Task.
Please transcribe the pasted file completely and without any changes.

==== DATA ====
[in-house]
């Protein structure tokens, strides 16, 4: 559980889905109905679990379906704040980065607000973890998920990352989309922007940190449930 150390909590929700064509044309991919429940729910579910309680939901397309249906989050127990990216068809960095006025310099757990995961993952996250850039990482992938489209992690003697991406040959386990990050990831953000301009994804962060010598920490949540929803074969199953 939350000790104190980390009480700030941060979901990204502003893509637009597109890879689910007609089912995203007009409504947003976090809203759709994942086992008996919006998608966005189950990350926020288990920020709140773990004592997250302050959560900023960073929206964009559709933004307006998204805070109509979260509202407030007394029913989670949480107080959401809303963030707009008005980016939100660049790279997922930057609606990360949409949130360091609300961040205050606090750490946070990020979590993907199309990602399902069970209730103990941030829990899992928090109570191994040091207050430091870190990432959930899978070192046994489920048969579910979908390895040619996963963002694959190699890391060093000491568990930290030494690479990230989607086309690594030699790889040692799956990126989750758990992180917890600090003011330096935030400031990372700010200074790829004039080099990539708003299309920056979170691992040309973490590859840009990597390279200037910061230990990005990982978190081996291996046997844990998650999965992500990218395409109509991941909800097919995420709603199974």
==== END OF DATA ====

[in-house]
């Protein structure tokens, strides 16, 4: 559980889905109905679990379906704040980065607000973890998920990352989309922007940190449930 150390909590929700064509044309991919429940729910579910309680939901397309249906989050127990990216068809960095006025310099757990995961993952996250850039990482992938489209992690003697991406040959386990990050990831953000301009994804962060010598920490949540929803074969199953 939350000790104190980390009480700030941060979901990204502003893509637009597109890879689910007609089912995203007009409504947003976090809203759709994942086992008996919006998608966005189950990350926020288990920020709140773990004592997250302050959560900023960073929206964009559709933004307006998204805070109509979260509202407030007394029913989670949480107080959401809303963030707009008005980016939100660049790279997922930057609606990360949409949130360091609300961040205050606090750490946070990020979590993907199309990602399902069970209730103990941030829990899992928090109570191994040091207050430091870190990432959930899978070192046994489920048969579910979908390895040619996963963002694959190699890391060093000491568990930290030494690479990230989607086309690594030699790889040692799956990126989750758990992180917890600090003011330096935030400031990372700010200074790829004039080099990539708003299309920056979170691992040309973490590859840009990597390279200037910061230990990005990982978190081996291996046997844990998650999965992500990218395409109509991941909800097919995420709603199974």